Trump has a strong stake in maintaining Republican control of the House and the Senate. If the Democrats recapture the House in the 2018 midterm elections, he will face far deeper difficulties not only on legislative policy issues but also with the investigative mechanisms of the House. Democratic control would likely mean nonstop committee investigations, subpoenas, and threats of impeachment. That would cripple Trump’s ability to win any serious legislative victories.

Yet congressional Republicans have even more at stake than Trump does. Their entire political world is on the line: leadership positions, committee chairmanships, staffs, and fundraising capabilities. Accordingly, as the elections approach, they will increasingly look out for themselves. And what now looks like presidential policy deference to Congress is likely by mid-2018 to look more like “leading from behind.”

Trump and Ryan celebrate the House's passage of the American Healthcare Act with Congressional Republicans in the Rose Garden, May 2017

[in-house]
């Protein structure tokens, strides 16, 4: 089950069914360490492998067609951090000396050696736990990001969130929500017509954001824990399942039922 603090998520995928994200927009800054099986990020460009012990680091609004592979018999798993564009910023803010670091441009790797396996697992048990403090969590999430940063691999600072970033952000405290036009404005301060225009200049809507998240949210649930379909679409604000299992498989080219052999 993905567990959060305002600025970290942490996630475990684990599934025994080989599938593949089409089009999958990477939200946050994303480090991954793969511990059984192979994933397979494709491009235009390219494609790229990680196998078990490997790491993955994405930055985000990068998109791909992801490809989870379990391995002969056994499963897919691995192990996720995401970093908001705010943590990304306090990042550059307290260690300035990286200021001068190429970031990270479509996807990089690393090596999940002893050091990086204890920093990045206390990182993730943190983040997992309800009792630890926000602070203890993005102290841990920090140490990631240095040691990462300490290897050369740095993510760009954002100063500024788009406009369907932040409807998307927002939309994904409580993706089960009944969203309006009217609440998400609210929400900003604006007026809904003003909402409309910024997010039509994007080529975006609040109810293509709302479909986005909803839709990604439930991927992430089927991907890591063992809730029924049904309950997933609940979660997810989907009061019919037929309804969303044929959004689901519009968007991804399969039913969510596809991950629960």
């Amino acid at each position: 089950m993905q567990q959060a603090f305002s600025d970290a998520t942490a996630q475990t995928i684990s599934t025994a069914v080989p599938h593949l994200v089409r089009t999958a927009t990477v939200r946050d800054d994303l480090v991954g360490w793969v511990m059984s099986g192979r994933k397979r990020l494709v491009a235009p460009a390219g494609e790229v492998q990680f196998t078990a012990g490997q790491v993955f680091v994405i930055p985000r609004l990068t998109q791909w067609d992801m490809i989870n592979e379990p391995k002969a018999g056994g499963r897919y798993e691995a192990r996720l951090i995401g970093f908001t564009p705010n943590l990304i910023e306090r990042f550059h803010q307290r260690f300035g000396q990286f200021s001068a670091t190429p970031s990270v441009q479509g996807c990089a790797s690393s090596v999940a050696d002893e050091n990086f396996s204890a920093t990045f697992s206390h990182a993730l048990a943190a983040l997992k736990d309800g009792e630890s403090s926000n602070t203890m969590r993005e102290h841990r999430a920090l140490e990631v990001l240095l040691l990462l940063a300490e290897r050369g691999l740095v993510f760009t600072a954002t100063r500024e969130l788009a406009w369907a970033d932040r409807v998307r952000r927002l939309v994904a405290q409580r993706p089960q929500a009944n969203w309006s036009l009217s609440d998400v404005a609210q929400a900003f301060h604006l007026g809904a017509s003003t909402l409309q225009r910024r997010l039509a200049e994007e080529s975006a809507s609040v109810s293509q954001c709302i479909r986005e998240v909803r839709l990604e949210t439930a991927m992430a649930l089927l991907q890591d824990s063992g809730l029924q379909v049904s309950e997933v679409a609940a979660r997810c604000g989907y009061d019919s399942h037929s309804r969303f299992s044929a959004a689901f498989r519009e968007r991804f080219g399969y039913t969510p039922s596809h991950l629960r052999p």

Trump and Ryan celebrate the House's passage of the American Healthcare Act with Congressional Republicans in the Rose Garden, May 2017
Carlos Barria / Reuters


The White House has focused much of its early policy effort on issuing deregulatory executive orders, which require little input from the Hill—but even there, congressional Republicans have helped; by using their authority under the Congressional Review Act, they have been able to roll regulations back quickly. President Barack Obama pushed the envelope on executive orders about as far as a president can. With the exception of his executive order on the so-called Dreamers (undocumented immigrants who came to the United States as children), most of these orders will be overturned by either Trump or the courts. The latest example is the Paris climate accord. Because Obama took the easy way out by not sending the agreement to the Senate as a treaty, Trump was able to justify the United States’ withdrawal with a simple executive order.